Arrrgh you ready for this jaunty collection of pirate poems and paintings?
Ahoy mateys—it’s time to hoist up the anchors and set sail with a pack of pesky pirates! In this hilarious collection of nineteen poems, readers will meet scoundrels, scalawags, and scurvy dogs (human and canine). They’ll partake in battles, treasure hunts, and some pirate-style grub (flounder, anyone?). And all the while, picture book greats Douglas Florian and Robert Neubecker will keep pirate fans laughing from bow to stern with their signature sense of humor.
Douglas Florian is the creator of many acclaimed picture books including How to Draw a Dragon, UnBEElievables, Poetrees, and Dinothesaurus. He lives with his family in New York.
Robert Neubecker is the author and illustrator of Linus the Vegetarian T. Rex and of his own Wow! series. He is also the award-winning illustrator of Shiver Me Timbers by Douglas Florian, Sophie Peterman Tells the Truth by Sarah Weeks, I Got Two Dogs by John Lithgow, and Monsters on Machines by Deb Lund. A graduate of Parsons School of Design, Robert also illustrates for the New York Times and Slate magazine. After twenty years in Manhattan, he and his family live in Park City, Utah. Visit Robert at Neubecker.com.
In a series of surly pirate-themed poems, Florian (Poem Runs: Baseball Poems) describe the pleasures of life on the high seasavoiding bathing, pillaging towns, and burying treasurewith swashbuckler slang sprinkled throughout: "Some pirates pirate spices./ They steal without a care./ Some pirates pirate pirates/ Arrgh, matey, best beware!" It's not all the good life, though, with meals leaving something to be desired ("One Friday we had flounder./ Saturday ate fluke./ If we have fish for one more day/ Methinks that I will puke," complains one scallywag). Florian tosses some unexpected ingredients into the chowder: fearsome Blackbeard diligently writes letters to his mum (she resembles her son, beard and all); on another spread, modern-day children examine the sand where, just below, a skeletal Captain Kidd still guards his treasure ("Been buried here/ Fer many a year/ Since 1669"). With their bloodshot eyes and yellowed teeth, Neubecker's caricatured pirates are appropriately rowdy, rambunctious, and rough around the edges (you can practically smell their feet), the humor complementing the playful say-it-with-a-snarl verse. Ages 6up. Illustrator's agent: Linda Pratt, Wernick & Pratt. (Aug.) 2012 Reed Business Information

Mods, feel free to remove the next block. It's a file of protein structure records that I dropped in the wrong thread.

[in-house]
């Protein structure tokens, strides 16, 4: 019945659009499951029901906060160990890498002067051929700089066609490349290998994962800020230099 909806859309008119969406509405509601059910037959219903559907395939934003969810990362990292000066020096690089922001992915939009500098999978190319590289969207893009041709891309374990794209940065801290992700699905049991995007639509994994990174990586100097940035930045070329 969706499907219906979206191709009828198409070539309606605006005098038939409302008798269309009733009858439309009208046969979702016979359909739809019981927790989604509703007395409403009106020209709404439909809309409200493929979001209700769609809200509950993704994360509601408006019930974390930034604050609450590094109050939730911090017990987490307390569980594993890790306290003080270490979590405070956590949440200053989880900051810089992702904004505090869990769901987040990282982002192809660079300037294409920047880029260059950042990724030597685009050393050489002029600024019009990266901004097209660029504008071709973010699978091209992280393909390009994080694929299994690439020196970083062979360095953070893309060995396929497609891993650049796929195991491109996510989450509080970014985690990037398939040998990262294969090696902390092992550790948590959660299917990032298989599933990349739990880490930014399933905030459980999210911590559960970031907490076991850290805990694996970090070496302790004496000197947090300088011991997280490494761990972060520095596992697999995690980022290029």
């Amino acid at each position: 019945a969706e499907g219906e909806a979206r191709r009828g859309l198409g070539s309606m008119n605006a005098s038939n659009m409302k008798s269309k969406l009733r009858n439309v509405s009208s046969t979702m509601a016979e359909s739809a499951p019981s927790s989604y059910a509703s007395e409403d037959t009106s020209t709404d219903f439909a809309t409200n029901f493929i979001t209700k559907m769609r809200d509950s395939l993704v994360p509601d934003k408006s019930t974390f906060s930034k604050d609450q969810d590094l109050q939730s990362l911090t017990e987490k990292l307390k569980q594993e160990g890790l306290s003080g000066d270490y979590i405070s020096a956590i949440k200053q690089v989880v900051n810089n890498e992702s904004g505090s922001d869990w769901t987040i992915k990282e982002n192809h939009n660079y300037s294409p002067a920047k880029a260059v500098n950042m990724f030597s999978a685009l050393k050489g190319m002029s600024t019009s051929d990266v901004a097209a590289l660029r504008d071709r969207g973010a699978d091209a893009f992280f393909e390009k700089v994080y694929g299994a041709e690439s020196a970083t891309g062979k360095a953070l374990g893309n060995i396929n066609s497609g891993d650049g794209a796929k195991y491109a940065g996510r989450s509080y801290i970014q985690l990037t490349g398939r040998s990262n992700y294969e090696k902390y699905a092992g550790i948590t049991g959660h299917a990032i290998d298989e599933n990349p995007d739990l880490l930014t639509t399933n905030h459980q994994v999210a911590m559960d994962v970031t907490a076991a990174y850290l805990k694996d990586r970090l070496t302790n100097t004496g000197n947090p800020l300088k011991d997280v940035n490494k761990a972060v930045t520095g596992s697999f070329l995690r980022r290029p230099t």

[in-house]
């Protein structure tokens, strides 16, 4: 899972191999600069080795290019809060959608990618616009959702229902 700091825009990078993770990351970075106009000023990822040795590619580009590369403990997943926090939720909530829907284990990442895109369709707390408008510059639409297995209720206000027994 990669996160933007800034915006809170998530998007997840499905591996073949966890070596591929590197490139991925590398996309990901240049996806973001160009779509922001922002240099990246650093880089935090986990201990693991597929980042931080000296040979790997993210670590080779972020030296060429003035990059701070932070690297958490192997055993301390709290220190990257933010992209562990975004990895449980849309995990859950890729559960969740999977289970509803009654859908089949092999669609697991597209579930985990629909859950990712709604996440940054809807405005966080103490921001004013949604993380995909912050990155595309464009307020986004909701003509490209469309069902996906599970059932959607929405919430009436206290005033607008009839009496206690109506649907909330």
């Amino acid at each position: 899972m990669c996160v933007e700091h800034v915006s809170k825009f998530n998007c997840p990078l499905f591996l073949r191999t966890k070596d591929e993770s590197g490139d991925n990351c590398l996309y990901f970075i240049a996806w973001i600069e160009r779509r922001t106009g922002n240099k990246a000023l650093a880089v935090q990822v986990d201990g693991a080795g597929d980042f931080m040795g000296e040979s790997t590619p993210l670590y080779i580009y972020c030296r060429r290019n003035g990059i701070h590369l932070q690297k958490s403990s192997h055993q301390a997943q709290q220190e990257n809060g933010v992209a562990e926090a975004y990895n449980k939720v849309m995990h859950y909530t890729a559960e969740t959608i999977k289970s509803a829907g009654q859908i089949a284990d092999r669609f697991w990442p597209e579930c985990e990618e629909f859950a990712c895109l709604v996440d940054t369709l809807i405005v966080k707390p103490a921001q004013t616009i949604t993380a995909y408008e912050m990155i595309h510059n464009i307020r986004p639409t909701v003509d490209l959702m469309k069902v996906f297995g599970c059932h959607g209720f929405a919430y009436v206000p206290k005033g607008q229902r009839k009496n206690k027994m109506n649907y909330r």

* “Arr! ’Tis a bonny day indeed when piratical inclinations are recorded with such florid nastiness as that found in this stellar collection of seagoing poems for salty dogs…it’s hard to imagine a pirate poetry book half as much fun as the one conjured up here. It helps that along with being amusing, the poems are actually informative as well…. Bouncy verse is ably complemented by Neubecker’s pitch-perfect art. His nasty (yet nicely multicultural and including both genders) rovers are always dirty, always wild and clearly having fun on every page. It’s not a stretch to say that if Shel Silverstein himself were to have dabbled in the piratical he could not have come up with a better selection of scurvy doggerel than the delicious verses found here.”
—Kirkus Reviews, July 15, 2012, STAR
“From the smiling, rollicking kids on the cover laying claim to a beach full of treasure to the shipload of fierce, sneering, plundering, cutlass-waving, face-making buccaneers, boastful of their scurrilous behavior, these pirates are a motley group. In 19 poems, they teach “Pirate Patter” and punishment and describe some less-than-appetizing meals at sea; their penchant for stealing, burying, and sometimes losing track of treasure; and their weapons…. The up- and downsides of life on a pirate ship are evident in Neubecker’s bold, colorful, detail-filled cartoonlike illustrations, outlined in India ink. Kids, boys especially, will be charmed by these feisty poems.”
—School Library Journal, August 2012, *STAR
“Florian provides young pirate lovers with a profusion of arrrghs and ahoy mateys, enough to keep their piratephilia alive for a long time…. Sometimes the poems veer into the deliciously disgusting…. Neubecker’s digitally colored India-ink illustrations play well with the light verse. While some of the images feature close-ups of faces, many of a pirate (or just his bloodshot eyes on a black background) staring directly at the reader, there is nothing to be afraid of here, and the reader knows that these poems are balanced between light gore and outright silliness.”
—Horn Book Magazine, September/October 2012